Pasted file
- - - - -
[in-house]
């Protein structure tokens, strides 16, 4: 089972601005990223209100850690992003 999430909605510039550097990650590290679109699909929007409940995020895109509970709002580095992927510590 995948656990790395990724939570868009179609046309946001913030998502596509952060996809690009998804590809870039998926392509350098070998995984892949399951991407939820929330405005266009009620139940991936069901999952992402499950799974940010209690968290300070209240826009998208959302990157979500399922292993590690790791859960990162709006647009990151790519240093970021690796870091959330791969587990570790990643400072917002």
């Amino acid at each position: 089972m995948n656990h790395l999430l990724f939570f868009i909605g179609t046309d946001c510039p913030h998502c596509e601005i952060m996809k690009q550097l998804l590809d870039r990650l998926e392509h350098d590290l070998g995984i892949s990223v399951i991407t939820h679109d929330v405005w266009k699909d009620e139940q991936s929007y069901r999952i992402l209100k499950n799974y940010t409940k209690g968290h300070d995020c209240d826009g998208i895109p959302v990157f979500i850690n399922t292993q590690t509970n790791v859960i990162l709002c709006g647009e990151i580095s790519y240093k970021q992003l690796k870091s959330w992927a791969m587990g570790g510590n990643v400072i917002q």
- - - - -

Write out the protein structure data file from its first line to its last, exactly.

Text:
[in-house]
């Protein structure tokens, strides 16, 4: 089972601005990223209100850690992003 999430909605510039550097990650590290679109699909929007409940995020895109509970709002580095992927510590 995948656990790395990724939570868009179609046309946001913030998502596509952060996809690009998804590809870039998926392509350098070998995984892949399951991407939820929330405005266009009620139940991936069901999952992402499950799974940010209690968290300070209240826009998208959302990157979500399922292993590690790791859960990162709006647009990151790519240093970021690796870091959330791969587990570790990643400072917002």
């Amino acid at each position: 089972m995948n656990h790395l999430l990724f939570f868009i909605g179609t046309d946001c510039p913030h998502c596509e601005i952060m996809k690009q550097l998804l590809d870039r990650l998926e392509h350098d590290l070998g995984i892949s990223v399951i991407t939820h679109d929330v405005w266009k699909d009620e139940q991936s929007y069901r999952i992402l209100k499950n799974y940010t409940k209690g968290h300070d995020c209240d826009g998208i895109p959302v990157f979500i850690n399922t292993q590690t509970n790791v859960i990162l709002c709006g647009e990151i580095s790519y240093k970021q992003l690796k870091s959330w992927a791969m587990g570790g510590n990643v400072i917002q």